Eikenella corrodens (formerly Bacteroides corrodens)

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Cellulitis caused by Breaks in the skin caused by:

cuts and punctures; insect bites; skin diseases, e.g. tinea pedis, viral lesions, psoriasis, eczema, bed sores or other ulcers, burns

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Classification of surgical wounds/post operative wound infection becomes obvious as ??

the suture line becomes reddened, tender

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risk factors for cellulitis infections occurring within 72 hrs of surgery

venous insufficiency or lymphatic obstruction, i.e., breast conservation therapy/breast-sparing surgery (lumpectomy, axillary lymph node dissection, radiotherapy).
improper/lack of antibiotic prophylaxis, when appropriate

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Etiology/agents of cellulitis infections occurring within 72 hrs of surgery:

G+ cocci/rods:
-S. aureus: Infection occurs 2-3d post-surgery, Bacteremia is uncommon.
-β-hemolytic streptococci (GAS & GBS).
-Clostridium perfringens, type A

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etiology of cellulitis infections occurring 10-30 days post-operative (Most common):

G- rods (mostly facultative anaerobes)
G+ cocci:
a. Streptococci.
b. Staphylococci.
c. Enterococci.

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Cellulitis infections occurring 2 - 3 months post-operative:
risk factors??
etiology??

prostheses, i.e., joint or heart valve

G+ diphtheroids
G+ cocci - coagulase negative staphylococci.

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Cellulitis clinical manifestations often develop within a few days after the inciting event and include:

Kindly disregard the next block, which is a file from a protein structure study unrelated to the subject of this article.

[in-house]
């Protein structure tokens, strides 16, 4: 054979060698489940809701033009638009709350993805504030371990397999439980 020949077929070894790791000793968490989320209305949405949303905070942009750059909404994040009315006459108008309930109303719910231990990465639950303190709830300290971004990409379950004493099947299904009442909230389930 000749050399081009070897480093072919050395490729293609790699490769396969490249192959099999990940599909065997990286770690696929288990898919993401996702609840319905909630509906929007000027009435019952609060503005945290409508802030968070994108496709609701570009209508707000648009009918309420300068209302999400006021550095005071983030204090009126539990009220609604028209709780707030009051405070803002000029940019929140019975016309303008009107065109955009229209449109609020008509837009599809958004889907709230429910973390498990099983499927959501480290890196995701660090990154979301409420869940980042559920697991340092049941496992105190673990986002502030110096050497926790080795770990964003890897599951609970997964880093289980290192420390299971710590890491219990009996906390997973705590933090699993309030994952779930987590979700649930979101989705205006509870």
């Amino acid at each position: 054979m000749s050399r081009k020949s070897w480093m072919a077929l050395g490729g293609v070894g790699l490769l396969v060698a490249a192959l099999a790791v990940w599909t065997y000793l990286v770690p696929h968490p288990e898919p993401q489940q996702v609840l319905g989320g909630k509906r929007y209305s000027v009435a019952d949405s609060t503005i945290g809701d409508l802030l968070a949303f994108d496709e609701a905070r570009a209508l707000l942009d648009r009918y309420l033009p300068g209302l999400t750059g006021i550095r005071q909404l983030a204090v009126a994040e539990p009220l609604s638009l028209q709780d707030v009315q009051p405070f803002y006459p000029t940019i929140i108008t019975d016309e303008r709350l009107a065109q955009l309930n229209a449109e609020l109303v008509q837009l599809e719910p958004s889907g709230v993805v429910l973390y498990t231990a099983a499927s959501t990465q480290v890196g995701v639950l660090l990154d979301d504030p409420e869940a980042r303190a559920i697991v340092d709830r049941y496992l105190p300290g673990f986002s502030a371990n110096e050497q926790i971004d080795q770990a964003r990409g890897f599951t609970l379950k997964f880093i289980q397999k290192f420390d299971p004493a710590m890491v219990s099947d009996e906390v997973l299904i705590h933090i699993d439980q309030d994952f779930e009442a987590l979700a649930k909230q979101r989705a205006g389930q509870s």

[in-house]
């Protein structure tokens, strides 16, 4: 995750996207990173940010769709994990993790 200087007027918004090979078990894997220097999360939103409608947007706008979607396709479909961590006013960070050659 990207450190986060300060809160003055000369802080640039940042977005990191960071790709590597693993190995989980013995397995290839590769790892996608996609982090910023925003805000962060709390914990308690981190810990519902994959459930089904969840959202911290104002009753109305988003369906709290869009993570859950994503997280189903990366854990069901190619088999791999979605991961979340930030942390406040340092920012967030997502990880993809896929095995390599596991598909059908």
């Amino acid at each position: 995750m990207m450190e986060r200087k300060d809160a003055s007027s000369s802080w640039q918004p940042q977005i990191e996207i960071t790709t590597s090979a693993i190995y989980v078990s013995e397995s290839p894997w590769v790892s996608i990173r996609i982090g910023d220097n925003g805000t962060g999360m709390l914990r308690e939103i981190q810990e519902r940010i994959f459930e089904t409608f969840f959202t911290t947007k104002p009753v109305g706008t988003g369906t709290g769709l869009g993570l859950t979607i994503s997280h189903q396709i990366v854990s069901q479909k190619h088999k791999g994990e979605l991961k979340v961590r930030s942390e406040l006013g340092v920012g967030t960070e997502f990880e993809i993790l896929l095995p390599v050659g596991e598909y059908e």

Systemic signs: fever, chills, malaise, leukocytosis

Local infection: Inflammation (*pain, erythema, edema, warmth*) with a *rapidly
advancing edge* that may or may not be elevated but it is *NEVER sharply demarcated*
Often suppurative, local abscess can develop and small patches of overlaying skin may undergo necrosis

The subcutaneous tissues usually can be palpated and are yielding

Lymphangitis, lymphadenitis may also occur

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dx of cellulitis or erysipelas:

-Appearance of the affected skin.
-When cellulitis is associated with an open wound there is usually a purulent exudate which allows ID of etiologic agent by microscopic examination of Gram- stained smear.
-Palpation of soft tissue, X-ray, CT, MRI reveals the absence of gas pockets
-Blood culture: positive about ~ 5% of the time
-Clues based on patient's history

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cellulitis clues based on pt hx that may help dx

Post-operative wound, Underlying disease (e.g., diabetes, cirrhosis, malignancy, URT).
Exposure to water.
Animal bite/insect bite

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tx of cellulitis or erysipelas:
sx??

Surgical intervention is usually NOT needed for either cellulitis or erysipelas: but IV therapy is common – hence hospitalization


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tx of cellulitis or erysipelas:: how to choose an abx

Select an abx efficacious against both staph and strep; let history and Gram-stained smear of purulent exudate or a positive blood culture be a guide as to the ddxl and abx usage.
1. Cefazolin-probenecid; Nafcillin; Ceftriaxone;a first generation cephalosporin
(e.g. Cephalexin); Clindamycin

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tx of cellulitis or erysipelas: For MRSA or pt allergic to penicillin:

2. Vancomycin; Linezolid; Daptomycin; Tigecycline; Dalfopristin-quinupristin

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tx of cellulitis or erysipelas: complicated cellulitis

3. Levofloxacin; ticarcillin-clavulanate